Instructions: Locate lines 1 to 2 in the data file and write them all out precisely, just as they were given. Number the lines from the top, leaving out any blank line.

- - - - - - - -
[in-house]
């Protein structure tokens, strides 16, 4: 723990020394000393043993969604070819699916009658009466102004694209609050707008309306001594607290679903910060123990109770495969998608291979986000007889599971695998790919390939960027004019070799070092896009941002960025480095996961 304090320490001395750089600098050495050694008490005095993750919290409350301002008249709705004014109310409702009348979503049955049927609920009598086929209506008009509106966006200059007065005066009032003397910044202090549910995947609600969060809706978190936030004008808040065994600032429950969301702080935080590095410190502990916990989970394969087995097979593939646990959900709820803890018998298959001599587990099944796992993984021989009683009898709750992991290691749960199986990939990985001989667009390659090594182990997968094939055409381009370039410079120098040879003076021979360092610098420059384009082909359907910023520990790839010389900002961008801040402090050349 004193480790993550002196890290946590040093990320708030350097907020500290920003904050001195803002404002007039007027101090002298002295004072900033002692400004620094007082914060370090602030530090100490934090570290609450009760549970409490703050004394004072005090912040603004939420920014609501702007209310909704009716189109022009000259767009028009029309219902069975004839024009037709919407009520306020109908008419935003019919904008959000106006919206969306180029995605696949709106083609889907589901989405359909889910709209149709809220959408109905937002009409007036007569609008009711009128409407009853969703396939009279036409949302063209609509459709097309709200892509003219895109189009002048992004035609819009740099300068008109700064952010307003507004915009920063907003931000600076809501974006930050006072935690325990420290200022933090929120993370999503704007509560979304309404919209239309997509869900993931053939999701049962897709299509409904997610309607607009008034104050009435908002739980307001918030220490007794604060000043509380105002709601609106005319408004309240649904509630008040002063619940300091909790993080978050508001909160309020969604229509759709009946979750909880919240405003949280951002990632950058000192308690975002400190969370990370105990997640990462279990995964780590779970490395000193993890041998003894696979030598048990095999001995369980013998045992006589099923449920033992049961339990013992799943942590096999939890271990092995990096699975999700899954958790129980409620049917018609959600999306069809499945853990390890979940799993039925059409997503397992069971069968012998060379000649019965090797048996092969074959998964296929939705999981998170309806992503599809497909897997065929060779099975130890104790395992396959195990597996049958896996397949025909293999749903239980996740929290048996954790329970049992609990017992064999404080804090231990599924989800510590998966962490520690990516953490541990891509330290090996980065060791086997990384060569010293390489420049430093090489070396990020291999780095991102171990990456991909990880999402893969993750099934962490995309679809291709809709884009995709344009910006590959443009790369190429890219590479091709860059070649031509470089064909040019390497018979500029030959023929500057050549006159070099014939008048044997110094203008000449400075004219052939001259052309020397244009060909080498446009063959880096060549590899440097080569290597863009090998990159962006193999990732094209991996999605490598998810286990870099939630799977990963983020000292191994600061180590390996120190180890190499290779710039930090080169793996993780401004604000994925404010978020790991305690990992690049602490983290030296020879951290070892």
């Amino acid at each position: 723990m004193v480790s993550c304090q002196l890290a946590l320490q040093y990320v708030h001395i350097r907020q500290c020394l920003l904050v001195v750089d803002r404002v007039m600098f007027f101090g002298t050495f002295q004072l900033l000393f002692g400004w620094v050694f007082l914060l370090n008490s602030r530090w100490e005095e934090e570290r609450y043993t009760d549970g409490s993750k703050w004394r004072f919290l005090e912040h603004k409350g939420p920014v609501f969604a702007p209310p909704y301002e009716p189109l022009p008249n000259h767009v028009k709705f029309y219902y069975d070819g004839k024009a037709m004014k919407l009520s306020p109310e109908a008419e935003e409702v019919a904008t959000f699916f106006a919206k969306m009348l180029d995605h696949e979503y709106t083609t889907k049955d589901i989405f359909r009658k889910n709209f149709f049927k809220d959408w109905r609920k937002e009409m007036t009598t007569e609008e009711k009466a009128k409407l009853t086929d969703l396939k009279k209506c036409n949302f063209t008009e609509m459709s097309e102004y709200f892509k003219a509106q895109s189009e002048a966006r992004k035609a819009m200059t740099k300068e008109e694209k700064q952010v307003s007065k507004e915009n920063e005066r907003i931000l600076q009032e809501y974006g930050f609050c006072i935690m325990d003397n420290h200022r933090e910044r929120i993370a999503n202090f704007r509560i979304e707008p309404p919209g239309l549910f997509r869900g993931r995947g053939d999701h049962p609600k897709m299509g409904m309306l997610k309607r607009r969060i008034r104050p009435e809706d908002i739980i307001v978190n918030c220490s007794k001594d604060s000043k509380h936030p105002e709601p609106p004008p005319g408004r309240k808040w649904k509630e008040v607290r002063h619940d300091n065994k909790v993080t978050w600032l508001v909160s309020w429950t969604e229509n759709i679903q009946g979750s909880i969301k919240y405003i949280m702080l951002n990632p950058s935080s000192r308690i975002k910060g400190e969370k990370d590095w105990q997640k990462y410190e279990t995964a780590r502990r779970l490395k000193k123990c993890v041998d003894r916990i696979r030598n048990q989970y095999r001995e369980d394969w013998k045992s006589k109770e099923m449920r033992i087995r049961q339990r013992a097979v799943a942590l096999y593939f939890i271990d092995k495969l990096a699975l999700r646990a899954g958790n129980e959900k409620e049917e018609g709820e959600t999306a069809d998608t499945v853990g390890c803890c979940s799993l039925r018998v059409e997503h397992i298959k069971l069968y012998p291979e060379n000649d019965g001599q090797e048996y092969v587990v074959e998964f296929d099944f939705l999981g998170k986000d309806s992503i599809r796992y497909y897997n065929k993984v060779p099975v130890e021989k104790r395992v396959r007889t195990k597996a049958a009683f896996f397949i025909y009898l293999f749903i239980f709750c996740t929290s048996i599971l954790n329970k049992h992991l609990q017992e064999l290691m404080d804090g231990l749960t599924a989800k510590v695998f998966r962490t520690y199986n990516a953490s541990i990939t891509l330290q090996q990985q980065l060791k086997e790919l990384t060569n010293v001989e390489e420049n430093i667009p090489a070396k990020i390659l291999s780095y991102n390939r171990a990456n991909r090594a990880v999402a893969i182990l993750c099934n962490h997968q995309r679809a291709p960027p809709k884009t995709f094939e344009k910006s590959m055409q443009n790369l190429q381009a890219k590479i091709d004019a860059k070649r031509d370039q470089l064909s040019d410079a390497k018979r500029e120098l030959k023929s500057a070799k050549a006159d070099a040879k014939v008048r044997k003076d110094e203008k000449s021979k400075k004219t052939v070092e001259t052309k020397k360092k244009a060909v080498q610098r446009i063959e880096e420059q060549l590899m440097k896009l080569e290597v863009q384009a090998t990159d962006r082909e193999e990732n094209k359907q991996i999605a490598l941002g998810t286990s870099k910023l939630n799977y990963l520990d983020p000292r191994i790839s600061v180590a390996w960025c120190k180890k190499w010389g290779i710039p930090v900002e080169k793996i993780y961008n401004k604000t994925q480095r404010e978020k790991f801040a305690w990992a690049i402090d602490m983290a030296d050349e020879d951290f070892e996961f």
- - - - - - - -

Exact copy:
[in-house]
């Protein structure tokens, strides 16, 4: 723990020394000393043993969604070819699916009658009466102004694209609050707008309306001594607290679903910060123990109770495969998608291979986000007889599971695998790919390939960027004019070799070092896009941002960025480095996961 304090320490001395750089600098050495050694008490005095993750919290409350301002008249709705004014109310409702009348979503049955049927609920009598086929209506008009509106966006200059007065005066009032003397910044202090549910995947609600969060809706978190936030004008808040065994600032429950969301702080935080590095410190502990916990989970394969087995097979593939646990959900709820803890018998298959001599587990099944796992993984021989009683009898709750992991290691749960199986990939990985001989667009390659090594182990997968094939055409381009370039410079120098040879003076021979360092610098420059384009082909359907910023520990790839010389900002961008801040402090050349 004193480790993550002196890290946590040093990320708030350097907020500290920003904050001195803002404002007039007027101090002298002295004072900033002692400004620094007082914060370090602030530090100490934090570290609450009760549970409490703050004394004072005090912040603004939420920014609501702007209310909704009716189109022009000259767009028009029309219902069975004839024009037709919407009520306020109908008419935003019919904008959000106006919206969306180029995605696949709106083609889907589901989405359909889910709209149709809220959408109905937002009409007036007569609008009711009128409407009853969703396939009279036409949302063209609509459709097309709200892509003219895109189009002048992004035609819009740099300068008109700064952010307003507004915009920063907003931000600076809501974006930050006072935690325990420290200022933090929120993370999503704007509560979304309404919209239309997509869900993931053939999701049962897709299509409904997610309607607009008034104050009435908002739980307001918030220490007794604060000043509380105002709601609106005319408004309240649904509630008040002063619940300091909790993080978050508001909160309020969604229509759709009946979750909880919240405003949280951002990632950058000192308690975002400190969370990370105990997640990462279990995964780590779970490395000193993890041998003894696979030598048990095999001995369980013998045992006589099923449920033992049961339990013992799943942590096999939890271990092995990096699975999700899954958790129980409620049917018609959600999306069809499945853990390890979940799993039925059409997503397992069971069968012998060379000649019965090797048996092969074959998964296929939705999981998170309806992503599809497909897997065929060779099975130890104790395992396959195990597996049958896996397949025909293999749903239980996740929290048996954790329970049992609990017992064999404080804090231990599924989800510590998966962490520690990516953490541990891509330290090996980065060791086997990384060569010293390489420049430093090489070396990020291999780095991102171990990456991909990880999402893969993750099934962490995309679809291709809709884009995709344009910006590959443009790369190429890219590479091709860059070649031509470089064909040019390497018979500029030959023929500057050549006159070099014939008048044997110094203008000449400075004219052939001259052309020397244009060909080498446009063959880096060549590899440097080569290597863009090998990159962006193999990732094209991996999605490598998810286990870099939630799977990963983020000292191994600061180590390996120190180890190499290779710039930090080169793996993780401004604000994925404010978020790991305690990992690049602490983290030296020879951290070892």